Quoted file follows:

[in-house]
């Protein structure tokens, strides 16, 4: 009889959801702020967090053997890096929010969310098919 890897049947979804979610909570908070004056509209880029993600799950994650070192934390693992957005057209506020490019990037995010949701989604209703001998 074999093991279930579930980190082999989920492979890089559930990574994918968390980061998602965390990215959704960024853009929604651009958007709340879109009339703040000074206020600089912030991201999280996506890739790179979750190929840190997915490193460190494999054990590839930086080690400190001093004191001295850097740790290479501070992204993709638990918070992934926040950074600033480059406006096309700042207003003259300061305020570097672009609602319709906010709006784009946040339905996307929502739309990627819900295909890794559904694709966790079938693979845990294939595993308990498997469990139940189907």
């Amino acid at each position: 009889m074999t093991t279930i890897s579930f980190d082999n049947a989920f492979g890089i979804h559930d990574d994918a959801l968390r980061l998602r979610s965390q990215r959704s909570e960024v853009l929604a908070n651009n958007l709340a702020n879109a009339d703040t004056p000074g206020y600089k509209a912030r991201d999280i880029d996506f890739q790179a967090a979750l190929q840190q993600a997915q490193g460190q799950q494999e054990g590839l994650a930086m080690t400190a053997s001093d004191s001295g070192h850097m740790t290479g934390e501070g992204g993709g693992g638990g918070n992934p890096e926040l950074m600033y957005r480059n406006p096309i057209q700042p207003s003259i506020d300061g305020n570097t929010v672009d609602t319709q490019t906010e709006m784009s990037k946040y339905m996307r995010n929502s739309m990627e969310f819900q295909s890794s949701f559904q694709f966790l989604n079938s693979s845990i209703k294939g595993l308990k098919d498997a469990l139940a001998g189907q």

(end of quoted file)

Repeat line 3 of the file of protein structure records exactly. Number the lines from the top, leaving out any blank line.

């Amino acid at each position: 009889m074999t093991t279930i890897s579930f980190d082999n049947a989920f492979g890089i979804h559930d990574d994918a959801l968390r980061l998602r979610s965390q990215r959704s909570e960024v853009l929604a908070n651009n958007l709340a702020n879109a009339d703040t004056p000074g206020y600089k509209a912030r991201d999280i880029d996506f890739q790179a967090a979750l190929q840190q993600a997915q490193g460190q799950q494999e054990g590839l994650a930086m080690t400190a053997s001093d004191s001295g070192h850097m740790t290479g934390e501070g992204g993709g693992g638990g918070n992934p890096e926040l950074m600033y957005r480059n406006p096309i057209q700042p207003s003259i506020d300061g305020n570097t929010v672009d609602t319709q490019t906010e709006m784009s990037k946040y339905m996307r995010n929502s739309m990627e969310f819900q295909s890794s949701f559904q694709f966790l989604n079938s693979s845990i209703k294939g595993l308990k098919d498997a469990l139940a001998g189907q």